Why is that?
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Re: HEIC: A Galactic Disc, Edge-on and Up Close (NGC 4565)

Post by Ann » Thu Jul 12, 2012 8:09 pm

Chris Peterson wrote:
Ann wrote:Fascinatingly, the Andromeda galaxy, which often looks quite blue in pictures, is redder than NGC 4565 - the B-V index of M31 is +0.92! Of course the Andromeda galaxy is so much closer to us than NGC 4565, so it is so much easier to bring out the faint blue population of M31.
Why is that?
It used to be easier. Considering what color pictures of galaxies used to look like eight years ago or so, it is clear that faint blue clusters and associations were hard to photograph. Or maybe it wasn't so hard to photograph them, but perhaps it just wasn't fashionable to emphasize faint populations of galaxies back then - maybe astrophotographers just liked to give a reasonable portrait of the brightness distribution of galaxies back then! Maybe astrophotographers weren't interested in bringing out a lot of faint detail in galaxies back then, or maybe they just couldn't. And because the apparent luminosity of the M31 clusters is higher than the apparent brightness of the NGC 4565 clusters, it's not surprising that blue stars in M31 showed up in pictures at a time when contemporary images of NGC 4565 turned that galaxy's blue stars into no-shows.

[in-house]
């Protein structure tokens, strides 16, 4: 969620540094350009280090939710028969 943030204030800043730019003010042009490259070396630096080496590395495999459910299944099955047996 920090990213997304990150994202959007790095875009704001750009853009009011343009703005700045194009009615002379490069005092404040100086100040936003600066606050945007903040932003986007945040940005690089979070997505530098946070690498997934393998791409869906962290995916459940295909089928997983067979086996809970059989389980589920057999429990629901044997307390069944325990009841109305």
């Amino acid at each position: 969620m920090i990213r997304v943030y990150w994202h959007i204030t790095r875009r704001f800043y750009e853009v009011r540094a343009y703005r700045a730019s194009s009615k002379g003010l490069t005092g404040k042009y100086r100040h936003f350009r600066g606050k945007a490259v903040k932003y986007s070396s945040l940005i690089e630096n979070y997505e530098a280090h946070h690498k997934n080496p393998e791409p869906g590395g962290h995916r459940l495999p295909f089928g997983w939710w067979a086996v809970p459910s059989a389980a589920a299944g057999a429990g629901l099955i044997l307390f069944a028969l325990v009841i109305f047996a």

I'm the owner of a book from 1988, The Color Atlas of Galaxies by James D Wray. Wray shows the NGC 206 area in the Andromeda and shows it to be full of ultraviolet-bright stars (his atlas portrays the galaxies in UBV). However, NGC 4565 is "relentlessly yellow" in Wray's atlas, as if it contained no ultraviolet or even blue stars at all.

By comparison, similarly edge-on NGC 4631 looks brilliantly blue in Wray's atlas, with only a bit of green and even less yellow interspersed with the blue areas. Even edge-on NGC 891, which is more nearby than NGC 4565, shows hints of blue in Wray's atlas, although that galaxy is certainly predominantly yellow.
Bruce Hugo and Leslie Gaul/Adam Block/NOAO/AURA/NSF
The ESO picture from 2002 that I showed in my previous post similarly shows NGC 4565 as "perfectly yellow". And this NOAO image from 2004 also depicts NGC 4565 as basically all yellow.

Compare the Bruce Hugo/Leslie Gaul/Adam Block 2004 image of NGC 4565 with Adam Block's 2005 image of M31 here. Adam Block's image of M31 is seen to contain blue clusters and emission nebulae, although nothing similar is seen in NGC 4565. Note, however, that the blue population is seen to be rather faint and not so extensive in Adam Block's image from 2005. However, in this picture, which Adam Block has taken a few years later, the blue population of M31 is more emphasized.